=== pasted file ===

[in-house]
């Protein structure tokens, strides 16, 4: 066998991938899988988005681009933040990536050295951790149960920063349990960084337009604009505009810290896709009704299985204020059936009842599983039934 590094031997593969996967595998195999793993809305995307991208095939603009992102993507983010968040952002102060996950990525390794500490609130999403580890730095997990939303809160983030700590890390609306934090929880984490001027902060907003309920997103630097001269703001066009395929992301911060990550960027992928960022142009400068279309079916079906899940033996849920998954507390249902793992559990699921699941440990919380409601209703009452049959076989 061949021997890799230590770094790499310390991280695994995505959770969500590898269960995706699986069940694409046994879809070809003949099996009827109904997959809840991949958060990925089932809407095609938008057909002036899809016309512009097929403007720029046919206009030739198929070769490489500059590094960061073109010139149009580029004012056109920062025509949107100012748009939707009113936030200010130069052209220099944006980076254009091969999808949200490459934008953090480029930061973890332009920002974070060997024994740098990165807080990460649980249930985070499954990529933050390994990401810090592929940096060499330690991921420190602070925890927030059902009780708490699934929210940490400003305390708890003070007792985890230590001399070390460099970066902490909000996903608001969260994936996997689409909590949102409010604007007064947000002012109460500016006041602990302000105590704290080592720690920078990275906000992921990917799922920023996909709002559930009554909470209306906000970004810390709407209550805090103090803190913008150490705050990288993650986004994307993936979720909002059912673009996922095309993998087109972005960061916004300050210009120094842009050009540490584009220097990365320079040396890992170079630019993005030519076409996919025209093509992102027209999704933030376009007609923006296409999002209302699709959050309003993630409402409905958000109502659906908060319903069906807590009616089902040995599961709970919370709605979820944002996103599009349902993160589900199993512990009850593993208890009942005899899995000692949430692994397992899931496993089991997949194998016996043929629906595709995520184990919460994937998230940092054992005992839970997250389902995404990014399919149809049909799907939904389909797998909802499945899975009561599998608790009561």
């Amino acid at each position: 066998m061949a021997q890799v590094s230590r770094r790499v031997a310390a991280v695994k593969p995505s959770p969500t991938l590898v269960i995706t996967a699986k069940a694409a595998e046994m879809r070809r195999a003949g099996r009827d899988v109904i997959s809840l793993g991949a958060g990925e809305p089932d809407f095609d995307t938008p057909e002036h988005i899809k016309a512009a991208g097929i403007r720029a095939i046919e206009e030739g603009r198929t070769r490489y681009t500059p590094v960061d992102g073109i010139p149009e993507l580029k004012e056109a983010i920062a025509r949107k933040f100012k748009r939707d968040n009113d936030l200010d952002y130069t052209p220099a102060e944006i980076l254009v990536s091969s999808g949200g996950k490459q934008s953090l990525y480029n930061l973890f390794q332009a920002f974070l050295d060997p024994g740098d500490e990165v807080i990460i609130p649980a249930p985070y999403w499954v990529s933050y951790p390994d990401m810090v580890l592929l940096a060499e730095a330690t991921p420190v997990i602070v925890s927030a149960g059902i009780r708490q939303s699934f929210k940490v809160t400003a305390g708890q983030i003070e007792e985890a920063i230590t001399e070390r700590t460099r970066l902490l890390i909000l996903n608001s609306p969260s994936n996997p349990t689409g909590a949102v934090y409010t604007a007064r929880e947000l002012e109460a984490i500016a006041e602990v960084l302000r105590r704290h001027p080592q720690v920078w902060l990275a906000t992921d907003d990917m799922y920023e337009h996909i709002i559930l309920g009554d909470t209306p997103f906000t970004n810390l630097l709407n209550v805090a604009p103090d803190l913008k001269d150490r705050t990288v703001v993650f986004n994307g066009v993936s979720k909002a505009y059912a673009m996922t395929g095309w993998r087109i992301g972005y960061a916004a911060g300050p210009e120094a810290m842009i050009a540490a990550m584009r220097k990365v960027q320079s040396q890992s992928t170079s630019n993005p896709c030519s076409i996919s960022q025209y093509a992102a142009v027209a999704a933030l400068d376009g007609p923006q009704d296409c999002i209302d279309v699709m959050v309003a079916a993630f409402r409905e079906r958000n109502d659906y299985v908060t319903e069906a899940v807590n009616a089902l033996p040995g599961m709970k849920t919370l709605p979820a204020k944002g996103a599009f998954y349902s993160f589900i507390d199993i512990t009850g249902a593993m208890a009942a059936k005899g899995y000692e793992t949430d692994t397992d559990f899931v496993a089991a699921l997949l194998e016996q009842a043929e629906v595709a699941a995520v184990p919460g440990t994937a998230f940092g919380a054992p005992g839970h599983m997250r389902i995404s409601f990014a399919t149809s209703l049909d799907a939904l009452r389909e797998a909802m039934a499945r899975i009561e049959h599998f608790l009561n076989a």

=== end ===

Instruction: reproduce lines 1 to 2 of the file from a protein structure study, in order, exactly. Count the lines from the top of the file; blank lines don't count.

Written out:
[in-house]
């Protein structure tokens, strides 16, 4: 066998991938899988988005681009933040990536050295951790149960920063349990960084337009604009505009810290896709009704299985204020059936009842599983039934 590094031997593969996967595998195999793993809305995307991208095939603009992102993507983010968040952002102060996950990525390794500490609130999403580890730095997990939303809160983030700590890390609306934090929880984490001027902060907003309920997103630097001269703001066009395929992301911060990550960027992928960022142009400068279309079916079906899940033996849920998954507390249902793992559990699921699941440990919380409601209703009452049959076989 061949021997890799230590770094790499310390991280695994995505959770969500590898269960995706699986069940694409046994879809070809003949099996009827109904997959809840991949958060990925089932809407095609938008057909002036899809016309512009097929403007720029046919206009030739198929070769490489500059590094960061073109010139149009580029004012056109920062025509949107100012748009939707009113936030200010130069052209220099944006980076254009091969999808949200490459934008953090480029930061973890332009920002974070060997024994740098990165807080990460649980249930985070499954990529933050390994990401810090592929940096060499330690991921420190602070925890927030059902009780708490699934929210940490400003305390708890003070007792985890230590001399070390460099970066902490909000996903608001969260994936996997689409909590949102409010604007007064947000002012109460500016006041602990302000105590704290080592720690920078990275906000992921990917799922920023996909709002559930009554909470209306906000970004810390709407209550805090103090803190913008150490705050990288993650986004994307993936979720909002059912673009996922095309993998087109972005960061916004300050210009120094842009050009540490584009220097990365320079040396890992170079630019993005030519076409996919025209093509992102027209999704933030376009007609923006296409999002209302699709959050309003993630409402409905958000109502659906908060319903069906807590009616089902040995599961709970919370709605979820944002996103599009349902993160589900199993512990009850593993208890009942005899899995000692949430692994397992899931496993089991997949194998016996043929629906595709995520184990919460994937998230940092054992005992839970997250389902995404990014399919149809049909799907939904389909797998909802499945899975009561599998608790009561």